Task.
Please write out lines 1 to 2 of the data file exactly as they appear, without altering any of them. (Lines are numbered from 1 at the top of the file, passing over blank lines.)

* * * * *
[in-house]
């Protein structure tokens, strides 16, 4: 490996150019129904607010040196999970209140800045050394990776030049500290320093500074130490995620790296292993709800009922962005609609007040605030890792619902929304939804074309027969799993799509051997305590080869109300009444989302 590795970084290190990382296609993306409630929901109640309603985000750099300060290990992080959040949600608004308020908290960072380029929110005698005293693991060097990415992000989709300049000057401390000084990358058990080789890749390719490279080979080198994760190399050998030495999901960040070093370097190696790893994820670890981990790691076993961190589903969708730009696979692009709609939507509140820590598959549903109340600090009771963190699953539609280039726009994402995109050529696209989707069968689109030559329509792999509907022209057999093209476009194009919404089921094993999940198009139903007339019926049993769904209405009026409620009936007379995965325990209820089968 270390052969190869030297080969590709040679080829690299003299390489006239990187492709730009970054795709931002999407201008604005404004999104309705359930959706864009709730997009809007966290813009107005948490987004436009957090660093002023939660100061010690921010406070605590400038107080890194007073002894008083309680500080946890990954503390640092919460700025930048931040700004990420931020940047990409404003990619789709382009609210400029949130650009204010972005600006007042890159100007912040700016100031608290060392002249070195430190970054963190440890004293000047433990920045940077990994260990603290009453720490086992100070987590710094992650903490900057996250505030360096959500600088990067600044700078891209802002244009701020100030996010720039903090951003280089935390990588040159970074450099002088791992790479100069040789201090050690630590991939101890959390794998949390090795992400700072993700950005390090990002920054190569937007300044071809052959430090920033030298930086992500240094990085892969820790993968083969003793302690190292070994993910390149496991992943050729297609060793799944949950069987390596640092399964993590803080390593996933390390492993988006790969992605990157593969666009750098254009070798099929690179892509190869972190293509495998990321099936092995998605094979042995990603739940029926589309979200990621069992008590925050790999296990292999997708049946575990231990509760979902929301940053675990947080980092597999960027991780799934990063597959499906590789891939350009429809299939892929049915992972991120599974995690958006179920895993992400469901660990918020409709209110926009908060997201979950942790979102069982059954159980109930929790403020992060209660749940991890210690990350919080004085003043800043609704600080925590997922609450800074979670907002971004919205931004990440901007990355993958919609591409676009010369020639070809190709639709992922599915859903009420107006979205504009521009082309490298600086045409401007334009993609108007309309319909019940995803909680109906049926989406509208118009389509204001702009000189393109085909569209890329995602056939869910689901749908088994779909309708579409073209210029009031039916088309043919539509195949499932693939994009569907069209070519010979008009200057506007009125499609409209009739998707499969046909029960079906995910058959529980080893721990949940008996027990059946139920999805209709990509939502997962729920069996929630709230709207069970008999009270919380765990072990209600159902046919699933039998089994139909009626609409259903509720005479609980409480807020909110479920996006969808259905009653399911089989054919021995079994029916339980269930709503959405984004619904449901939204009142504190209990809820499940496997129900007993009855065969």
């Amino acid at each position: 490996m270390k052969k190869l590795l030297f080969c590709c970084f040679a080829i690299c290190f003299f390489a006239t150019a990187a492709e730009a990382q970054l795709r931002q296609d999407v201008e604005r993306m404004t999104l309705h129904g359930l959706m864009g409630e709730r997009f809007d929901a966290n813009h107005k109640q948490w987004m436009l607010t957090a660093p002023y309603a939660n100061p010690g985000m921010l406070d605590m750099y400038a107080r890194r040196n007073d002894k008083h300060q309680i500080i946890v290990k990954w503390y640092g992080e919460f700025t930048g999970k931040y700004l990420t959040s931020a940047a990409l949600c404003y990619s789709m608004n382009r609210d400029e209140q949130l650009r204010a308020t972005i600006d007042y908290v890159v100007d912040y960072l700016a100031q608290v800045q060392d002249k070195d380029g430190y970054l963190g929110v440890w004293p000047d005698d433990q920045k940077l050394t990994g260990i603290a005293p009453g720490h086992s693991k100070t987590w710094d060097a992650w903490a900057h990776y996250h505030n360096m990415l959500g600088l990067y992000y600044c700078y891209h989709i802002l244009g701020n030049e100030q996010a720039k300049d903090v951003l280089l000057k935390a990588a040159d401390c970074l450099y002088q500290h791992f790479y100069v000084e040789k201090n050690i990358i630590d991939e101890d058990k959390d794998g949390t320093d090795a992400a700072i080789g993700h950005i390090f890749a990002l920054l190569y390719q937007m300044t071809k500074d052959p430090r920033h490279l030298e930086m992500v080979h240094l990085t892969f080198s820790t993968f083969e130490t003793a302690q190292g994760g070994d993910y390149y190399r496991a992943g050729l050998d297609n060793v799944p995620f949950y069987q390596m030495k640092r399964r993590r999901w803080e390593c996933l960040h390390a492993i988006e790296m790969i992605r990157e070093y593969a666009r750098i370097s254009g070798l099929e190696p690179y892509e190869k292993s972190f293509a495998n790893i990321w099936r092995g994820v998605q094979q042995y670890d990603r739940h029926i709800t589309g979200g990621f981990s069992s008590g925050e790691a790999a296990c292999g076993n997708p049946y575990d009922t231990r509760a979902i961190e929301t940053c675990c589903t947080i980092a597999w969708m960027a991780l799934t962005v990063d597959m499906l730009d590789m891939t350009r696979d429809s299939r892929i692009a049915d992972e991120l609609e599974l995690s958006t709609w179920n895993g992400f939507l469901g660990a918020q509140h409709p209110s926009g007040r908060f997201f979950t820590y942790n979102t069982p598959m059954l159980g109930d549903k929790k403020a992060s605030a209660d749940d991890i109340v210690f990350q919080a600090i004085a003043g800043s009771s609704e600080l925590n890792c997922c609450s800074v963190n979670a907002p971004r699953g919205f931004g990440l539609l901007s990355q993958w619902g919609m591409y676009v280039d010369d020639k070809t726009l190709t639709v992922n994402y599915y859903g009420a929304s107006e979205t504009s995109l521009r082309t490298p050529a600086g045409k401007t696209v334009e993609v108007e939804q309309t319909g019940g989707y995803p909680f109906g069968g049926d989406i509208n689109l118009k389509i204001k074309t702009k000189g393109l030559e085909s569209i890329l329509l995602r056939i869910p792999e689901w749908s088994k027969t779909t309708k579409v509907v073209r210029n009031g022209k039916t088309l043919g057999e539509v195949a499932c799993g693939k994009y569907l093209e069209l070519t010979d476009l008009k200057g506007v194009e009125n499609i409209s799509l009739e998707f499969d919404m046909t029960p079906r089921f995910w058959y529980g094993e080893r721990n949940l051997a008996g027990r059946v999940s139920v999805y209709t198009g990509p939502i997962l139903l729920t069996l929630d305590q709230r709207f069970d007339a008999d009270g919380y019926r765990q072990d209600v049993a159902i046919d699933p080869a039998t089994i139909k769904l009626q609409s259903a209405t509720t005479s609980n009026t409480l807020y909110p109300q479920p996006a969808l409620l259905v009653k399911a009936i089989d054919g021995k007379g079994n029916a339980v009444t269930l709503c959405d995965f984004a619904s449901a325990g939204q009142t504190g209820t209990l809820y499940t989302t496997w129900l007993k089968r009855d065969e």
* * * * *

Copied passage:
[in-house]
């Protein structure tokens, strides 16, 4: 490996150019129904607010040196999970209140800045050394990776030049500290320093500074130490995620790296292993709800009922962005609609007040605030890792619902929304939804074309027969799993799509051997305590080869109300009444989302 590795970084290190990382296609993306409630929901109640309603985000750099300060290990992080959040949600608004308020908290960072380029929110005698005293693991060097990415992000989709300049000057401390000084990358058990080789890749390719490279080979080198994760190399050998030495999901960040070093370097190696790893994820670890981990790691076993961190589903969708730009696979692009709609939507509140820590598959549903109340600090009771963190699953539609280039726009994402995109050529696209989707069968689109030559329509792999509907022209057999093209476009194009919404089921094993999940198009139903007339019926049993769904209405009026409620009936007379995965325990209820089968 270390052969190869030297080969590709040679080829690299003299390489006239990187492709730009970054795709931002999407201008604005404004999104309705359930959706864009709730997009809007966290813009107005948490987004436009957090660093002023939660100061010690921010406070605590400038107080890194007073002894008083309680500080946890990954503390640092919460700025930048931040700004990420931020940047990409404003990619789709382009609210400029949130650009204010972005600006007042890159100007912040700016100031608290060392002249070195430190970054963190440890004293000047433990920045940077990994260990603290009453720490086992100070987590710094992650903490900057996250505030360096959500600088990067600044700078891209802002244009701020100030996010720039903090951003280089935390990588040159970074450099002088791992790479100069040789201090050690630590991939101890959390794998949390090795992400700072993700950005390090990002920054190569937007300044071809052959430090920033030298930086992500240094990085892969820790993968083969003793302690190292070994993910390149496991992943050729297609060793799944949950069987390596640092399964993590803080390593996933390390492993988006790969992605990157593969666009750098254009070798099929690179892509190869972190293509495998990321099936092995998605094979042995990603739940029926589309979200990621069992008590925050790999296990292999997708049946575990231990509760979902929301940053675990947080980092597999960027991780799934990063597959499906590789891939350009429809299939892929049915992972991120599974995690958006179920895993992400469901660990918020409709209110926009908060997201979950942790979102069982059954159980109930929790403020992060209660749940991890210690990350919080004085003043800043609704600080925590997922609450800074979670907002971004919205931004990440901007990355993958919609591409676009010369020639070809190709639709992922599915859903009420107006979205504009521009082309490298600086045409401007334009993609108007309309319909019940995803909680109906049926989406509208118009389509204001702009000189393109085909569209890329995602056939869910689901749908088994779909309708579409073209210029009031039916088309043919539509195949499932693939994009569907069209070519010979008009200057506007009125499609409209009739998707499969046909029960079906995910058959529980080893721990949940008996027990059946139920999805209709990509939502997962729920069996929630709230709207069970008999009270919380765990072990209600159902046919699933039998089994139909009626609409259903509720005479609980409480807020909110479920996006969808259905009653399911089989054919021995079994029916339980269930709503959405984004619904449901939204009142504190209990809820499940496997129900007993009855065969």